Phyllis Goldfarb joined GW Law from Boston College Law School, where she taught in and administered a criminal justice clinic, while also teaching courses in Criminal Procedure, Death Penalty, and Gender and Legal Theory. She taught at Northern Illinois University College of Law where she designed and taught in the school’s first clinical program, and at the University of Paris X, in Nanterre, France. While an E. Barrett Prettyman Fellow in Criminal Trial Advocacy Professor Goldfarb served as a teacher and supervising attorney in Georgetown University’s Juvenile Justice Clinic while earning an LL.M. Professor Goldfarb's scholarly focus is on the relationship between law practice and legal theory and its impact on law, legal education, and the legal profession. Her publications and presentations have addressed divergent topics such as clinical education, the death penalty, criminal procedure, jurisprudence, feminist theory, and domestic violence.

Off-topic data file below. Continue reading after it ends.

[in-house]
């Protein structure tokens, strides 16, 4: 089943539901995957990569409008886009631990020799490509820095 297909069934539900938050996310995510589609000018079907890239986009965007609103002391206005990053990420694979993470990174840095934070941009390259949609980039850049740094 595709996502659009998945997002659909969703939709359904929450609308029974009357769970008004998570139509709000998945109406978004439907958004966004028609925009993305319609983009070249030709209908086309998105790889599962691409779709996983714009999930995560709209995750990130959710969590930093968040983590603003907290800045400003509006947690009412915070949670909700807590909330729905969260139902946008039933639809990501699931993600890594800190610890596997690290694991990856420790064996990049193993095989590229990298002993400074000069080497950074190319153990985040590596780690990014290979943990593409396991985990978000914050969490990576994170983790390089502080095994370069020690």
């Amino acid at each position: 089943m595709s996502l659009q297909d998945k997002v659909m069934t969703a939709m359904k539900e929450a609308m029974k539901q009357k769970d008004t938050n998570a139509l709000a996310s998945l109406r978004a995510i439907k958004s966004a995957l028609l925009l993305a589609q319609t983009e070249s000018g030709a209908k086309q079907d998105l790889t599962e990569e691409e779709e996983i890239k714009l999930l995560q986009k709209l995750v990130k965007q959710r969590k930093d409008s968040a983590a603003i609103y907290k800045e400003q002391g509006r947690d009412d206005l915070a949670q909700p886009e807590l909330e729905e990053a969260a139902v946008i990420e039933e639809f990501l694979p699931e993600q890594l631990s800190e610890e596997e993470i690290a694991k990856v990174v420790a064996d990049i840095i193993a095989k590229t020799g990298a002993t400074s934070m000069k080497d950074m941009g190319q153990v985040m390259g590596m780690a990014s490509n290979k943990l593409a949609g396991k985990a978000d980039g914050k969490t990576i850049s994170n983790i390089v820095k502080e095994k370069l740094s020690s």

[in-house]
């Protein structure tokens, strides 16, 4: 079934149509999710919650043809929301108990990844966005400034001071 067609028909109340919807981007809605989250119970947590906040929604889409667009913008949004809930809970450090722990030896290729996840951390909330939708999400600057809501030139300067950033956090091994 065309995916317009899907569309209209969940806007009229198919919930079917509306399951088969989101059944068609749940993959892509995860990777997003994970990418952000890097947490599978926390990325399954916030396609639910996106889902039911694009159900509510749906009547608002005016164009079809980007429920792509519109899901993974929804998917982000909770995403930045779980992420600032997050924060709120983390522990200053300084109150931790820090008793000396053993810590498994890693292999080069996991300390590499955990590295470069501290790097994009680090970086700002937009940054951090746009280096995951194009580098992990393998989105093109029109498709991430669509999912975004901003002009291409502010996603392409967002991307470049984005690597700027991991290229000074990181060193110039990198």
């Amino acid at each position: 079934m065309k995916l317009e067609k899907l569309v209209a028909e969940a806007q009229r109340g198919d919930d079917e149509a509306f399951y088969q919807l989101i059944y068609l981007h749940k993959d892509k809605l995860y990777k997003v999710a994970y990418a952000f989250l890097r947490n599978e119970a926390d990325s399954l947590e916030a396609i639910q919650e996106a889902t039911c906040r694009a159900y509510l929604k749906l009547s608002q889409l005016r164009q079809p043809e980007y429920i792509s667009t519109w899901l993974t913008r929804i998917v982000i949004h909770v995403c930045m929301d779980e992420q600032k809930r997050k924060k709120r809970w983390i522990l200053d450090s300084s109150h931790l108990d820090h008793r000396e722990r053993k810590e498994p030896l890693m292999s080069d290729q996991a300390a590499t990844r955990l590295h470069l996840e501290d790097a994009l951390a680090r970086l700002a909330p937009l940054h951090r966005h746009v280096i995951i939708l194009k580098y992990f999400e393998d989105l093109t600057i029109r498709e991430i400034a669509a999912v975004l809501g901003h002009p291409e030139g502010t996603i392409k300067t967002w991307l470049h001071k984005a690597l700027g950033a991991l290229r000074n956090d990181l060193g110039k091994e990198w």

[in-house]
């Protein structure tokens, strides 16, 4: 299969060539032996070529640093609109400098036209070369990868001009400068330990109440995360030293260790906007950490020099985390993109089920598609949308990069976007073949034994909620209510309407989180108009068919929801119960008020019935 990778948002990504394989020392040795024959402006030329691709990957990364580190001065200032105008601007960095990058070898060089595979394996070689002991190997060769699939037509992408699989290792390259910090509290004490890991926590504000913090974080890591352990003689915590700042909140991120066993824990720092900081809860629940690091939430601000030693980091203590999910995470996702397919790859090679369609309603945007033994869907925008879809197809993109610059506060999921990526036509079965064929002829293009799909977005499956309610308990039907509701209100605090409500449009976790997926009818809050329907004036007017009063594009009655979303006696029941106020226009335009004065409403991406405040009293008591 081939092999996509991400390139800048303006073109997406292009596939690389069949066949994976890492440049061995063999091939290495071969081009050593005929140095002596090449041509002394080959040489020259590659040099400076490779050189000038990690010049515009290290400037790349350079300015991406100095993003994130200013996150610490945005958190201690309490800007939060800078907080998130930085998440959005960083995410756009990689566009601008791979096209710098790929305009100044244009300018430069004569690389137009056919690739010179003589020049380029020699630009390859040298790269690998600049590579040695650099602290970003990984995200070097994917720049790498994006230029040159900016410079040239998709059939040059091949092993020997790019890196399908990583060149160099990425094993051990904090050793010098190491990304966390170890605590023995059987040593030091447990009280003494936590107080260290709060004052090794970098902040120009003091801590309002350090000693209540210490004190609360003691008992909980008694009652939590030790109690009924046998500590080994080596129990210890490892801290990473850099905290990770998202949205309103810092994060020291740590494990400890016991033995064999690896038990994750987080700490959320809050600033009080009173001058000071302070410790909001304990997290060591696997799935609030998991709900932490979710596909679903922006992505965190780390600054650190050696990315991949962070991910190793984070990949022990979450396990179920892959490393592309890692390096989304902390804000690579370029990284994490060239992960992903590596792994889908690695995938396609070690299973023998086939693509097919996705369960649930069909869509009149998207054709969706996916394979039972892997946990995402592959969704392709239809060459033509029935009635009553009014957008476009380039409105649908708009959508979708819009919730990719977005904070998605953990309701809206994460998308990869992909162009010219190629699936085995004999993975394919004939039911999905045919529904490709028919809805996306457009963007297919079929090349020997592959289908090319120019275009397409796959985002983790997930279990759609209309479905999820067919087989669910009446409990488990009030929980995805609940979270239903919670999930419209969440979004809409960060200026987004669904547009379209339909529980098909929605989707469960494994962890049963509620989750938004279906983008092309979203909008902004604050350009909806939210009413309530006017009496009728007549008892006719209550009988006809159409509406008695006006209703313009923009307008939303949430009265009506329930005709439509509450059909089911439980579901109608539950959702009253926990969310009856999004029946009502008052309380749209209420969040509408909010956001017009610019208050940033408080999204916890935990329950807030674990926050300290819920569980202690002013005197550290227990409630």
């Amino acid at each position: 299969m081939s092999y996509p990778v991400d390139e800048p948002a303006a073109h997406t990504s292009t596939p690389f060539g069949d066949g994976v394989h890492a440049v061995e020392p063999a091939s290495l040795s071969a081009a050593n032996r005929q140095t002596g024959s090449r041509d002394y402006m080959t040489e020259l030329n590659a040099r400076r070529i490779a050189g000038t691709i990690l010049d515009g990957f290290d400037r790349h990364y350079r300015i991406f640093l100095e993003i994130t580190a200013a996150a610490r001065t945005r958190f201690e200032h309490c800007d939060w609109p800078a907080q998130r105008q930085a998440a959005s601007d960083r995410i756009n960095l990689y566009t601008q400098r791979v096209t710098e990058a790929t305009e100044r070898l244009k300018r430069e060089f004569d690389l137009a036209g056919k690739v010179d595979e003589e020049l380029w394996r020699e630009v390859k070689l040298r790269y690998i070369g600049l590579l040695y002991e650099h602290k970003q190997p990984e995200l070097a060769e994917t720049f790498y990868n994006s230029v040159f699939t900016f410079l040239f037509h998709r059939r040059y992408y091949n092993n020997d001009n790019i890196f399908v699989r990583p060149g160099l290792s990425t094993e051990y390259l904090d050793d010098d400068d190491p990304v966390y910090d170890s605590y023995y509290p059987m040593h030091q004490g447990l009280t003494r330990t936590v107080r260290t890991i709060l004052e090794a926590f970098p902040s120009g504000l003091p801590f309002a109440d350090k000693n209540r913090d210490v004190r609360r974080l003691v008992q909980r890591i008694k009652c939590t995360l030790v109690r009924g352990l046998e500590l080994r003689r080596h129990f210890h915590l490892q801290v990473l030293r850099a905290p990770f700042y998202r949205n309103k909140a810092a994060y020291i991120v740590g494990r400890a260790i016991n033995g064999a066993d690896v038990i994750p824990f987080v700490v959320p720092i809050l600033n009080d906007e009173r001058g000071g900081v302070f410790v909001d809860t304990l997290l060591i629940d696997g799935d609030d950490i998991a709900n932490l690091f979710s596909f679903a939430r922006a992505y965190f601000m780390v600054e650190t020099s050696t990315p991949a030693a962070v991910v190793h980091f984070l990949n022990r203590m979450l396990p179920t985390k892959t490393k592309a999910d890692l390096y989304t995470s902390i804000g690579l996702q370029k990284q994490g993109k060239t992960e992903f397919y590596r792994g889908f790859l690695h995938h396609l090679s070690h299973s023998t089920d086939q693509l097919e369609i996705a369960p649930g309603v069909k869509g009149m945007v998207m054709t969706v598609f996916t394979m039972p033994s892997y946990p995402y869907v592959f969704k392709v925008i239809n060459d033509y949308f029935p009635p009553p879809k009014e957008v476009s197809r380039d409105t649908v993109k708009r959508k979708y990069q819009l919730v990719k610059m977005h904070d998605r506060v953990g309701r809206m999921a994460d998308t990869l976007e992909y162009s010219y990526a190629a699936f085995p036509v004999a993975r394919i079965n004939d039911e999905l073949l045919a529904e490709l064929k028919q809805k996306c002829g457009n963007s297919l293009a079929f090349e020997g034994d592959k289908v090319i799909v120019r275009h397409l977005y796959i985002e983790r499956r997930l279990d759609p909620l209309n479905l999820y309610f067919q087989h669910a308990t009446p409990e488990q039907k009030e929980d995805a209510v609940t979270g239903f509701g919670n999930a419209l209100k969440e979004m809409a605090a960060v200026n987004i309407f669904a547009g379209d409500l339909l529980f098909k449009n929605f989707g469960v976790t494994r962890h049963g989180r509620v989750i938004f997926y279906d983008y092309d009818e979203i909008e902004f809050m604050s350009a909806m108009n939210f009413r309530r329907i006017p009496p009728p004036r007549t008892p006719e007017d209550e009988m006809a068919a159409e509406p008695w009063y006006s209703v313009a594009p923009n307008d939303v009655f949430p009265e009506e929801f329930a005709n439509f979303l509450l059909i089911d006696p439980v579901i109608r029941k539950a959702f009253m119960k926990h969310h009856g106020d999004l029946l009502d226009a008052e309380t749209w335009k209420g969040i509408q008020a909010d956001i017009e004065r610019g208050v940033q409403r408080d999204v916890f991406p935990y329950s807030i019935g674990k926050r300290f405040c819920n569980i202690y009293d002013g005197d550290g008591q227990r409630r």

Professor Goldfarb is a faculty member of the Persuasion Institute, teaching narrative strategies to death penalty litigators, and co-organized the first national conference of Murder Victims’ Families for Reconciliation. She has represented a number of clients on a pro bono basis, including death row inmates and one of the Framingham Eight, who was incarcerated for killing her batterer. Based on her work, she wrote "Describing Without Circumscribing: Questioning the Construction of Gender in the Discourse of Intimate Violence," (1996). She also wrote "A Theory-Practice Spiral: The Ethics of Feminism and Clinical Education," (1991), among many other articles.